Invisible India!

From the time that SwB started up, some four years ago, one issue that we saw time and again was the relative invisibility of many Indian publishers. Many books, many of good quality, but still, either not available easily or otherwise not "out there".

What can one say about a publisher who has 7600 titles of which 1500 are in print. In addition, 21 journals several of which come out every month. With its own printing press, and sales and distribution outlets in several of the major cities in the country: New Delhi, Mumbai, Chennai, Kolkata, Patna, Lucknow, Hyderabad, Thiruvananthapuram, Ahmedabad, Guwahati, Bangalore. And with books on art, history, culture, biography, flora and fauna, children’s literature, science and technology...

To say that the Publications Division of the Ministry of Information and Broadcasting deserves to be more visible today is clearly to say little. But the statistics are out there- they publish in a range of languages, brigh out diverse publications including CDs . With a Home Library Scheme that is a great bargain- Life membership for Rs 100! - and with titles that are not just govermental propaganda, it is clear that while their outreach and their efforts are admirable, they need to have a higher impact!

Occasionally- very occasionally- their books get reviewed in major newspapers. One such title is DEMOCRACY AND HUMAN DEVELOPMENT IN INDIA by Naresh Gupta. Writing in The Hindu earlier this week, T Ramakrishnan says " In his book, Naresh Gupta, a widely-respected officer of the Indian Administrative Service, has sought to explain how democracy and human development are inter-related by drawing upon a huge volume of data on a variety of [human development] indices and tapping information from numerous official and media reports.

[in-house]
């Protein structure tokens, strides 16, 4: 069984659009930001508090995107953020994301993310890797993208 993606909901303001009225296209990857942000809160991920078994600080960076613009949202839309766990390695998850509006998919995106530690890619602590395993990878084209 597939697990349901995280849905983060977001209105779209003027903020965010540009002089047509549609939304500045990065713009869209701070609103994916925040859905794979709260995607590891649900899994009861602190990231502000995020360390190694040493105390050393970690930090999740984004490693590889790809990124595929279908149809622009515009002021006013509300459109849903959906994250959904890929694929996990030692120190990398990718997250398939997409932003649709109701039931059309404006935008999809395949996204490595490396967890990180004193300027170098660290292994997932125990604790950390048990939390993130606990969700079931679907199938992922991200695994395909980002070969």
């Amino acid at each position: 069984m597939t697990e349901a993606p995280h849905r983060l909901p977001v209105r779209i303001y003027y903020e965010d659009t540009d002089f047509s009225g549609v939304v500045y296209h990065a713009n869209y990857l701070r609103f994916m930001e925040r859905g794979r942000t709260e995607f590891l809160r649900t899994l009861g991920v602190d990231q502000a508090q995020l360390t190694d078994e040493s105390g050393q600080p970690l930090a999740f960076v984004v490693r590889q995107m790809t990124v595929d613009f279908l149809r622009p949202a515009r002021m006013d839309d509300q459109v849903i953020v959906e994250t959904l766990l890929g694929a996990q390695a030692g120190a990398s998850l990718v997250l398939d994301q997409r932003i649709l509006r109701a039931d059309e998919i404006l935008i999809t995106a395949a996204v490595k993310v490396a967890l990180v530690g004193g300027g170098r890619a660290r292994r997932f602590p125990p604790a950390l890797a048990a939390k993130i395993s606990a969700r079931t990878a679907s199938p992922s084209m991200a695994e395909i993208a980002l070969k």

Starting with the concepts of democracy and human rights, Mr. Gupta has touched upon the Constitutional setting, demographic profile, and different aspects of human development and well-being. He traces the roots of the concept of ‘Gross National Happiness’ (GNH) — a concept evolved recently but not widely debated — to Bhutan, and points out that it is essentially a civilisational vision representing non-material values such as living in harmony with nature, social equality, and the spiritual quest for higher levels of being. Elaborating on the broader theme, Mr. Gupta sounds a note of caution that, without bringing in the dimension of spirituality, modern technology will spell destruction. The GNH is a subject that requires to be researched further."

Their Reference Annuals are a must on the reading lists of IAS aspirants since they are comprehensive (over 1250 pages), inexpensive (Rs 345) and contain a wealth of data...
Look for their page on the Scholars website in a few days... And in the meanwhile write to us for any titles that might have crossed your line of vision.